Approximately 60 million children participate in organized sports every year. Most school or club teams require your child to get a sports physical before playing on an organized team. These physicals are different from their annual wellness checks as they focus on their health in relation to playing a specific sport.
At Penguin Pediatrics, Dr. Umesh Kodu and Dr. Andrea McKennon provide sports physicals to make sure your child is fit for play and doesn’t have any underlying conditions that could cause problems. You can’t completely protect your child from injury, but a sports physical can help you manage risk.
If you’re wondering what goes on during a sports physical, read on.
The first step in a sports physical is checking your child’s vital signs, like blood pressure, weight, height, and oxygen saturation levels. One of our nurses or doctors also asks questions about any serious illnesses that run in the family. You’ll also fill the team in on any existing medical problems your child has, such as asthma, diabetes, or allergies.
You’ll also be asked about prior hospitalizations, surgeries, and injuries. Let our staff know about any medications or supplements your child takes. If your child has symptoms like chest pain or breathing problems during exercise, this initial interview is the time to let our staff know.
Our doctors also review sex-specific questions with your child, such as information about a girl’s period or a boys testicle pain. Things such as vaping, smoking, and drug use (including steroids) are also addressed.
Dr. Kodu or Dr. McKennon takes time to assess your child’s physical health. They’ll listen to your child’s heart and lungs, examine their abdomen, evaluate their muscle tone, and check their eyes, throat, and ears. The doctor also looks at your child’s flexibility, reflexes, and balance.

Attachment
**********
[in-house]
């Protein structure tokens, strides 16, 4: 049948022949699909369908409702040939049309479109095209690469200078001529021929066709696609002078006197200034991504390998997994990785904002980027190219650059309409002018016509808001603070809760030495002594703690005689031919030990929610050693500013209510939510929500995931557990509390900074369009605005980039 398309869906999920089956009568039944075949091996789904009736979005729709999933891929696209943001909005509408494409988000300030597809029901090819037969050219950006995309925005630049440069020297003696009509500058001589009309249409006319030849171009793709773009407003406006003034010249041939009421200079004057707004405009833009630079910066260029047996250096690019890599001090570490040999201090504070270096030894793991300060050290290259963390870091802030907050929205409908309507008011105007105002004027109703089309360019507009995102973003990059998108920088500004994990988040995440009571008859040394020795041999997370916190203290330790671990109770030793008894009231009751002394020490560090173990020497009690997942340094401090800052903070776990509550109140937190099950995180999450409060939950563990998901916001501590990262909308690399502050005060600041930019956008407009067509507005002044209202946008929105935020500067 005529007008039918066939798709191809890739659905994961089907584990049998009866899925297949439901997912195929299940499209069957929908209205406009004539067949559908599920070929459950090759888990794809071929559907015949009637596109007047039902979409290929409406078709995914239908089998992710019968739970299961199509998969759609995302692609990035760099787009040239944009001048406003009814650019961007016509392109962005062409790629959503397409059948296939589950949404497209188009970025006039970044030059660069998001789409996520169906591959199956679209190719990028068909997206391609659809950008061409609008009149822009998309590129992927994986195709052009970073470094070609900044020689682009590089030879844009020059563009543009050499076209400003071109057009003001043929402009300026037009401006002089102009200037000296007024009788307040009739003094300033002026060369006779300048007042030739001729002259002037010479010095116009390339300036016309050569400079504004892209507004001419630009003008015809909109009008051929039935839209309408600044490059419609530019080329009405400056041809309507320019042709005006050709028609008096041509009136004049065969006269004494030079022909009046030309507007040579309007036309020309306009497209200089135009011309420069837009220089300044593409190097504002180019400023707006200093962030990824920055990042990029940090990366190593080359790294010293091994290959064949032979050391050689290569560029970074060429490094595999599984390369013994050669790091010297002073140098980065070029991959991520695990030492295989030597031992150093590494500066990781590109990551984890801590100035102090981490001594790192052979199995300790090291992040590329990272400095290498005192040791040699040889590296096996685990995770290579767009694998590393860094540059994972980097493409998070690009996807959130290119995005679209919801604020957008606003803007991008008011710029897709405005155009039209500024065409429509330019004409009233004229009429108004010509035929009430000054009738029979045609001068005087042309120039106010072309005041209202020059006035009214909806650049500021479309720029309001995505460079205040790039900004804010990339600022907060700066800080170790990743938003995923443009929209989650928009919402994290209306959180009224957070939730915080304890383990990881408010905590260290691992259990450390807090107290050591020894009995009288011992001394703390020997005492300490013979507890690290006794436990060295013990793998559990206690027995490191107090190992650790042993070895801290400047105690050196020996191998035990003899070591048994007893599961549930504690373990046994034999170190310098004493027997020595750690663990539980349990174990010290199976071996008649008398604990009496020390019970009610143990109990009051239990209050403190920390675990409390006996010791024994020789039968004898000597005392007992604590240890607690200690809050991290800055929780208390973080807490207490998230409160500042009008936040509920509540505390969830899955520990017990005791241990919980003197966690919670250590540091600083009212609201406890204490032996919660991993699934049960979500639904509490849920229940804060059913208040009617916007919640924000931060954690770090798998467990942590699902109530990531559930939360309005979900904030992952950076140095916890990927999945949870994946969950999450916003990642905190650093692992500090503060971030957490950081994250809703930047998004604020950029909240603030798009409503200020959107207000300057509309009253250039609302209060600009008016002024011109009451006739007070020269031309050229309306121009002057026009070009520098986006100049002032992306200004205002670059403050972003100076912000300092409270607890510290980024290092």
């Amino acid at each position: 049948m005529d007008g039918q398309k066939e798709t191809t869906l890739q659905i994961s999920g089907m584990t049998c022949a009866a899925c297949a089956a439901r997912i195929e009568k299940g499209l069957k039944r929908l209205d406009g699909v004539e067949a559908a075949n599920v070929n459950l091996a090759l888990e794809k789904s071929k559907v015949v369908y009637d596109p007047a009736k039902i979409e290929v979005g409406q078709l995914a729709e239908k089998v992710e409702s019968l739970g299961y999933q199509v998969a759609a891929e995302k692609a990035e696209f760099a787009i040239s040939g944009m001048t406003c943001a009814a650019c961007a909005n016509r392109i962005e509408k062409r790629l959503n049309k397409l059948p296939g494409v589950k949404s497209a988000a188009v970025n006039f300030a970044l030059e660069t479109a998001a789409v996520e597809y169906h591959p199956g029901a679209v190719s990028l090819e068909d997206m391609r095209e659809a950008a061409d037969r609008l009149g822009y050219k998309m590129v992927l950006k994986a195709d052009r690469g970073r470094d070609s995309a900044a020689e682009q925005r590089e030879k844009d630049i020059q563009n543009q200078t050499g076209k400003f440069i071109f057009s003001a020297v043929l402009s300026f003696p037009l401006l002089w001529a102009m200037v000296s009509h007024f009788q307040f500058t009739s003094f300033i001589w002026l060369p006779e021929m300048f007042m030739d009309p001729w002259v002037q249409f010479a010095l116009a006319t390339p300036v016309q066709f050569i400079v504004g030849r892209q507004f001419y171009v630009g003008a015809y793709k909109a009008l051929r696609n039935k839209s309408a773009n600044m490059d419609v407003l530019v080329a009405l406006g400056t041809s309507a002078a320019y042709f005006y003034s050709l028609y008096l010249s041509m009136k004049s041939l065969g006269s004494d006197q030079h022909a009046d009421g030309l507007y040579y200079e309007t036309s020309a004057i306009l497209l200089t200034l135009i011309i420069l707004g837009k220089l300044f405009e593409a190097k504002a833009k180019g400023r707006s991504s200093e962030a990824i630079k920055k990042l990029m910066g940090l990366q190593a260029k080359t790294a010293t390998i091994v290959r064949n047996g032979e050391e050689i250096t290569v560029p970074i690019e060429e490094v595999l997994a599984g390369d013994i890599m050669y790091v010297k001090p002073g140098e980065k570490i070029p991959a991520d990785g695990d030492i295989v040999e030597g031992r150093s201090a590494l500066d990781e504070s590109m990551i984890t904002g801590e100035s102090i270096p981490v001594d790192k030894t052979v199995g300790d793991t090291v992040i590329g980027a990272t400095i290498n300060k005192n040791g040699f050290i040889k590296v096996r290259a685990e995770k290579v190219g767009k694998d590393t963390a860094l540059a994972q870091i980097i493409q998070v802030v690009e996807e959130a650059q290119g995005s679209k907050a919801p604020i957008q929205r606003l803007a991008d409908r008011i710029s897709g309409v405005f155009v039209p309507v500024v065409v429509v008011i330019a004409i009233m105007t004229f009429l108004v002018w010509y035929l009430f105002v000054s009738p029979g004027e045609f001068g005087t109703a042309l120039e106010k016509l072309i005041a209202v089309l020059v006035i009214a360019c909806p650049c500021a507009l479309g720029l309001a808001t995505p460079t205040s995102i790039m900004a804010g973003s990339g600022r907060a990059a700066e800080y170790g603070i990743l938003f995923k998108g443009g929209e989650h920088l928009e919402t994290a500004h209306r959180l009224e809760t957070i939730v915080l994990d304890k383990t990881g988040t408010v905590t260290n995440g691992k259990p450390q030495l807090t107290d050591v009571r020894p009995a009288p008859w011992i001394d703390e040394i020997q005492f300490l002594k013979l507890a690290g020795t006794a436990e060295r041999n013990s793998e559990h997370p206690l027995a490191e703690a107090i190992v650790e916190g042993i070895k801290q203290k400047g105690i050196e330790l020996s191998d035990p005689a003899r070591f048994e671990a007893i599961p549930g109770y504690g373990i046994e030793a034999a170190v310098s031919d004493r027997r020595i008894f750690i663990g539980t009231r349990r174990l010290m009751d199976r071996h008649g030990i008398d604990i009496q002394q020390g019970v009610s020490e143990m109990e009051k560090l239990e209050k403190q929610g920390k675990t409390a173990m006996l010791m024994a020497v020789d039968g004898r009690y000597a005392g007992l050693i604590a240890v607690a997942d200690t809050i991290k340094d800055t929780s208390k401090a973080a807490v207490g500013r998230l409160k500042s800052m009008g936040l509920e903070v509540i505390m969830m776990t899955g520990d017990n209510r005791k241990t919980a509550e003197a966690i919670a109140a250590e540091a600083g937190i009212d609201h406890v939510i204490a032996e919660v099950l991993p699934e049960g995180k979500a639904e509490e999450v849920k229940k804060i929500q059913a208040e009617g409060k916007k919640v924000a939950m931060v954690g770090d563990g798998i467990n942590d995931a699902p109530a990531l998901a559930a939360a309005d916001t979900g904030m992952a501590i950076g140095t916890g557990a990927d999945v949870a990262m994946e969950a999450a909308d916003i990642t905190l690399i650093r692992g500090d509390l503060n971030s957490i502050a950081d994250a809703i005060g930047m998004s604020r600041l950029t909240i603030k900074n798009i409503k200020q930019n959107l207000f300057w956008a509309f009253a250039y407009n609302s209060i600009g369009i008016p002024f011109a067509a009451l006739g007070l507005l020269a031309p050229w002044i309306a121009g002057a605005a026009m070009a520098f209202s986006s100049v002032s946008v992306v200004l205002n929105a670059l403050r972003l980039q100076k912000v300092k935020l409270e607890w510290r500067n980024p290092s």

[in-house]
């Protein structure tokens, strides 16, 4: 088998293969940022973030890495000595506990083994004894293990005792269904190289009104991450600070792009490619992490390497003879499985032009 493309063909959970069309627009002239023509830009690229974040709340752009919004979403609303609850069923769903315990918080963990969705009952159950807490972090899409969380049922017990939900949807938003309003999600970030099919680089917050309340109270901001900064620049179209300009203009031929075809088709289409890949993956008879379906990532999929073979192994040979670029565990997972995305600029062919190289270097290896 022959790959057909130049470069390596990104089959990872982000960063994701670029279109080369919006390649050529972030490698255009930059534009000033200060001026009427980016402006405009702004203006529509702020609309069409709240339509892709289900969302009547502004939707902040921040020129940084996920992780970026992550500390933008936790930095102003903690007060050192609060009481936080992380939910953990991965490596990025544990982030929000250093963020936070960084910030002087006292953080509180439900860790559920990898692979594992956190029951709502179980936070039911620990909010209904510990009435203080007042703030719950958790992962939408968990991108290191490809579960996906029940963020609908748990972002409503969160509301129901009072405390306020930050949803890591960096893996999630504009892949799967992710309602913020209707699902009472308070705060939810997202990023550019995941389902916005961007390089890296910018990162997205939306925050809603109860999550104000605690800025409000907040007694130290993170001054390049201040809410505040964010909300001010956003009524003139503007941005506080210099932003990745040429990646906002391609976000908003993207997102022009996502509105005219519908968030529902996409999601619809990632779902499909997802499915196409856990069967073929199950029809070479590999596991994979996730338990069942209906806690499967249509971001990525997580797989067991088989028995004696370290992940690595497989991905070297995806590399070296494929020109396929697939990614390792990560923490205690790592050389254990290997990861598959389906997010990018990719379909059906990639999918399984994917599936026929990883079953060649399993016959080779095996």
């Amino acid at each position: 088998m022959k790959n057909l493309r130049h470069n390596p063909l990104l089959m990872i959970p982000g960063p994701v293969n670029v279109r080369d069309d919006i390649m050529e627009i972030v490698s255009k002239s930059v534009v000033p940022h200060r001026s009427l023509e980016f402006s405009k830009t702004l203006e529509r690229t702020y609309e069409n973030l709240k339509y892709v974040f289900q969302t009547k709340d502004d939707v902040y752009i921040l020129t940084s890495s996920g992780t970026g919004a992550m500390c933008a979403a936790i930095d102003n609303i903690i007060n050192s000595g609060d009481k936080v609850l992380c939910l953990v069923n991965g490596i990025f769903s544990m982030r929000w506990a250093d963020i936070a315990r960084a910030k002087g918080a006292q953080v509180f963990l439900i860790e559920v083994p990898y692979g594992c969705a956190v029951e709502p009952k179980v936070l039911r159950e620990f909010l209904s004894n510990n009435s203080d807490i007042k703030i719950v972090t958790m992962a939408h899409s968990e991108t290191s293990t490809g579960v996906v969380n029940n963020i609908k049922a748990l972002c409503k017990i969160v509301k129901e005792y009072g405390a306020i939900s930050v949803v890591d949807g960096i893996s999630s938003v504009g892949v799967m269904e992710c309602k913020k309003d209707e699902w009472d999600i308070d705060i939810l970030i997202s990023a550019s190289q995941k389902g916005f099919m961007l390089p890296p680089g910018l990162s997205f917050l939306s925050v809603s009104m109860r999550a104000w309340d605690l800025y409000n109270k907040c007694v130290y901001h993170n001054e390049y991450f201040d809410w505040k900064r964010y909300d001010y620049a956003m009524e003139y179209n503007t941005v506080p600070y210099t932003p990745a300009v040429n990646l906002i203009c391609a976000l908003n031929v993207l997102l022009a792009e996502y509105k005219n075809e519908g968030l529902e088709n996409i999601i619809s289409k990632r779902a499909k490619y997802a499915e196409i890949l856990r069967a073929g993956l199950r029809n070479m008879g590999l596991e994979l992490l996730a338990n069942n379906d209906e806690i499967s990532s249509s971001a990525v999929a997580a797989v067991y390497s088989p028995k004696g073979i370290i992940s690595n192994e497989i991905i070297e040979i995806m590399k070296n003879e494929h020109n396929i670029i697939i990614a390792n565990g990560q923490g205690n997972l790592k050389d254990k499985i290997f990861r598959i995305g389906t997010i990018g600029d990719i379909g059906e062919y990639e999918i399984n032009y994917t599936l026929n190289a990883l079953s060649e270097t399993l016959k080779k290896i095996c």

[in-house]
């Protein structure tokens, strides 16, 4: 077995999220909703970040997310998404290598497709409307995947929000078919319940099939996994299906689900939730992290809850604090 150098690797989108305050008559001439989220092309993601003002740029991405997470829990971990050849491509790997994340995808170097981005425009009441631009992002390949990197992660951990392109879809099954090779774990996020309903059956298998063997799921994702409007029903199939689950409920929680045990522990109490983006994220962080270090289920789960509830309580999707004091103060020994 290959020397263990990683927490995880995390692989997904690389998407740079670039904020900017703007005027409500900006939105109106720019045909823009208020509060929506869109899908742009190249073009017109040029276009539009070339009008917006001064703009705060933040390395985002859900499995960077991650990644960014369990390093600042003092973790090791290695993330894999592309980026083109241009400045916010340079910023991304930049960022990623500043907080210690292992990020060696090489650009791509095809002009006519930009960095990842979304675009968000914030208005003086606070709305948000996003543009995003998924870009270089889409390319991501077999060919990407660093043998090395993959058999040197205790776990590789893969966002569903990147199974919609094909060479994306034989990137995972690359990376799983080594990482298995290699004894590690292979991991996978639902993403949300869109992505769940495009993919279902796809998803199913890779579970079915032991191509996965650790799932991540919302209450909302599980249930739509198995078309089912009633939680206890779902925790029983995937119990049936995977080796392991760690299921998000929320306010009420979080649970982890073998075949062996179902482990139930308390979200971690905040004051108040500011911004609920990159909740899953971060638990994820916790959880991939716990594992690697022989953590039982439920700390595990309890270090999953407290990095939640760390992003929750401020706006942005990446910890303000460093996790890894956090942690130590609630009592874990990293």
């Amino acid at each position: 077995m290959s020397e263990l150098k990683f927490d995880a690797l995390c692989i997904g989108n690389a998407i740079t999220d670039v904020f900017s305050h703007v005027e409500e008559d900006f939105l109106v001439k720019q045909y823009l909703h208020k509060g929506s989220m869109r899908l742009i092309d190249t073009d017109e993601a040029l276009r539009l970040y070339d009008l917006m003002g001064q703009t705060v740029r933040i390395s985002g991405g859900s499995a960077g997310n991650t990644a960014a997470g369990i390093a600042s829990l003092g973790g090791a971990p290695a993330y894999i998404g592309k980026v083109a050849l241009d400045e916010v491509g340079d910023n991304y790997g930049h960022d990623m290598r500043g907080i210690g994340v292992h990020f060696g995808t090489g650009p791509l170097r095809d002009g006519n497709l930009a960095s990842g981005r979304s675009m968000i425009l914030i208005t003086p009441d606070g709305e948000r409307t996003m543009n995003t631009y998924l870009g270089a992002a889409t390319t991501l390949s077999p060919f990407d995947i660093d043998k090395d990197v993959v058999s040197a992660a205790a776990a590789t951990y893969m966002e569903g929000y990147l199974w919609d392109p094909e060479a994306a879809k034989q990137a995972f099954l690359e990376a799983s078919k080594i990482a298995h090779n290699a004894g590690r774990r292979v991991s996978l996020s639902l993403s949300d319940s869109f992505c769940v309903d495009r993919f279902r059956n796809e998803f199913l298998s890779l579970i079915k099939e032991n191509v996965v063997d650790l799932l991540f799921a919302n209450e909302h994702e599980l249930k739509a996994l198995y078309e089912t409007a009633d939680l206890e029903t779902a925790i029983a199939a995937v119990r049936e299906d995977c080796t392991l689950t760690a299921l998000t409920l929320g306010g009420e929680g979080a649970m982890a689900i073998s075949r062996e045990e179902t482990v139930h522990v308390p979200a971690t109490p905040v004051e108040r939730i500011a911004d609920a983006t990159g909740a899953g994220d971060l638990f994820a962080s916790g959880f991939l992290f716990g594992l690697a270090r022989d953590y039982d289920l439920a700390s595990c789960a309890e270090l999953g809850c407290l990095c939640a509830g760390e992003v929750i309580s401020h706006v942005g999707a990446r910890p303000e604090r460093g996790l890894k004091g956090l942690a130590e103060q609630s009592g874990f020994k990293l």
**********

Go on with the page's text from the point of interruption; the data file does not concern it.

The sports physical includes some additional evaluations and questions that aren’t included in a regular wellness exam. For example, if the doctor finds muscular imbalance or limited flexibility during their exam, they may offer training tips or specific exercises to help your child avoid injury.
In most cases, your child passes their sports physical and our staff fills out any necessary forms to clear your child for play. If your child has a specific health problem that requires management, our doctors can help. For example, children that struggle with asthma may need specific medication to help them avoid asthma attacks and trouble breathing during practice and play.
Certain past injuries may keep your child from playing specific sports. If your child has a history of a concussion, our doctors may not clear them to play tackle football. However, they may still be cleared to play sports that don’t involve contact, like tennis or track.
At Penguin Pediatrics, we support an active lifestyle for your child and are thrilled to help your child become involved in sports play. Set up a sports physical at least six weeks before the season starts. Call one of our offices in Ashburn or Stone Ridge, Virginia, or use the online booking tool to schedule an appointment.